Maximum Ride, Book 1: The Angel Experiment

Book review by
Matt Berman, Common Sense Media
Maximum Ride, Book 1: The Angel Experiment Book Poster Image
OK series launch about flock of mutants. Tweens.
Parents recommendPopular with kids

Parents say

age 10+
Based on 25 reviews

Kids say

age 11+
Based on 130 reviews

A lot or a little?

The parents' guide to what's in this book.

Positive Messages

Mutant tale has a message about the danger of scientific advancements, but it's muffled by mediocrity.

Positive Role Models & Representations

The heroes steal money and a car.

Violence

Lots, some pretty brutal, with blood, broken noses and bones, knocked-out teeth, and some deaths, guns, explosions, and car chases.

Sex

A kiss.

Language
Consumerism

Some mentioned directly: soda, cookie, electronics, games. Some thinly disguised, such as AFO Schmidt instead of FAO Schwartz.

Drinking, Drugs & Smoking

What parents need to know

Parents need to know that there is a lot of violence here, some of it quite brutal, including serious injuries. There are broken noses and bones, knocked-out teeth, and some deaths, guns, explosions, and car chases. The marketing for this book is also pretty intense, including Blogspot and MySpace pages and a contest to put together a tie-in music CD.

User Reviews

Adult Written bynevadamistermom April 9, 2008

Definitely PG-13

Before I start, let me note that I'm writing this review primarily for parents, not the tweens/teens for whom Mr. Patterson has targeted with this series o... Continue reading
Adult Written byaln669 April 9, 2008

Excellent book. Great discussion source. Highly Recommend

To start with, I have personally enjoyed this series. Next, I have to disagree with nevadamistermom's review. I find this series of books a wonderful res... Continue reading
Teen, 17 years old Written byEliasador February 18, 2011

Worse than Twilight

I cannot believe that anybody would actually think this is a good book. It is an easy read (poorly written). It is a shallow book with no profound or original m... Continue reading
Teen, 15 years old Written byTrinly April 5, 2011

Maximum Ride, a fitting title for an epic series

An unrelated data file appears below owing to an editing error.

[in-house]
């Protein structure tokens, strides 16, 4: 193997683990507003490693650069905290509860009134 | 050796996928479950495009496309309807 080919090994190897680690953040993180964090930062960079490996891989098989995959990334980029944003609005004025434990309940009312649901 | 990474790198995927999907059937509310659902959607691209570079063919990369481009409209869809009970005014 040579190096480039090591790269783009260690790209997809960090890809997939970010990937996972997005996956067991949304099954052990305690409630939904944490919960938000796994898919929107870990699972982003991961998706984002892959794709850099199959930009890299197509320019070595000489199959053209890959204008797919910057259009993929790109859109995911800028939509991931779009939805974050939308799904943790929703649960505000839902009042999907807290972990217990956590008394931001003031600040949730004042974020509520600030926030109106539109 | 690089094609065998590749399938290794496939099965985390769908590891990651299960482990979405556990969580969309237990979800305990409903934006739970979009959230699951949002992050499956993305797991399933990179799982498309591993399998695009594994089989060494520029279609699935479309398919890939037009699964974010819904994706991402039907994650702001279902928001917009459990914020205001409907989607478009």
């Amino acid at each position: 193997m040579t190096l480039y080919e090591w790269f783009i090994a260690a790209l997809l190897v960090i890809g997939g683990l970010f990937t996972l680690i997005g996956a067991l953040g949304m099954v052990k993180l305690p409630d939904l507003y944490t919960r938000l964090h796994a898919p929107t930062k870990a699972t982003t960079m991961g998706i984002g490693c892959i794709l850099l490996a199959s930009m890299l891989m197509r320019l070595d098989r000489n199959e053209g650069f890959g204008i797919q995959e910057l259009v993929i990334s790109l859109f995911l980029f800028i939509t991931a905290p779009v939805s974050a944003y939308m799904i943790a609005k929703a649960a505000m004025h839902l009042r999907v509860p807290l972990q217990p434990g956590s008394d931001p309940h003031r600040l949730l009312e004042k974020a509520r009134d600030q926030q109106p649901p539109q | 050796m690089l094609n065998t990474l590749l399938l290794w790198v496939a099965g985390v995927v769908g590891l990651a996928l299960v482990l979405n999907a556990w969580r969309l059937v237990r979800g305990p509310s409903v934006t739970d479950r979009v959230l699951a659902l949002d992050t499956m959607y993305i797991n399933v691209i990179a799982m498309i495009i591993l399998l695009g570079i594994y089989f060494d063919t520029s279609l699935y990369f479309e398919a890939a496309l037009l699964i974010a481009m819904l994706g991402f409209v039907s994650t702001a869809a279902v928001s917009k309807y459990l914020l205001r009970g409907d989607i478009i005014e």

This will forever be my favorite book series. When I first bought the books, I read them in one day each. The first three, however, were by far the best.

What's the story?

Max and five other kids, "the flock," were created by evil scientists at a place called the School, by combining human and avian DNA. They can fly, are unusually strong, and have a variety of other talents, some just emerging. Before the book begins they have escaped from the School, where the scientists were keeping them in cages and torturing them with experiments, and have been living on their own.

The youngest of the flock, Angel, is recaptured, and the rest fly back to the school to rescue her. Now they are being hunted by Erasers, human/wolf mutants also created at the School, while they travel across the country, trying to discover the secrets of their origins and purposes.

Is it any good?

Author James Patterson, best known for adult suspense novels, makes a passable foray into the young adult market with this book about a group of human/bird hybrids. For teens who just want action and excitement and who don't much care about the niceties -- such as logic, character development, consistent voice, or plot -- this will be plenty of fun. There's lots of gritty violence, but no sex, drugs, or language problems to worry parents (at least those who don't worry about gritty violence). And there's the fantasy of winged flight, which is always a kid-pleaser.

The entire book amounts to little more than a prologue to the series: Despite more than 400 pages of chases, fights, break-ins, and almost non-stop action, practically nothing actually happens. The main characters are captured, they escape, they are cornered, they escape, they are wounded, they recover, they try to hide, they are found, over and over again. In truth, very little of it makes any kind of sense, though there are plenty of hints that it will eventually -- just not in this book.

Talk to your kids about ...

  • Families can talk about the idea of human and animal experimentation and whether or not it's ethical.

  • In the book, the scientists are clearly the bad guys, but are these types of experiments ever justified?

  • You can also discuss the book's marketing. Why the tie-in CD and Web sites?

  • Are there different standards for book and movie marketing?

  • Could this kind of aggressive, movie-style marketing of a book actually be a good thing, or is it just manipulative?

Book details

For kids who love adventure

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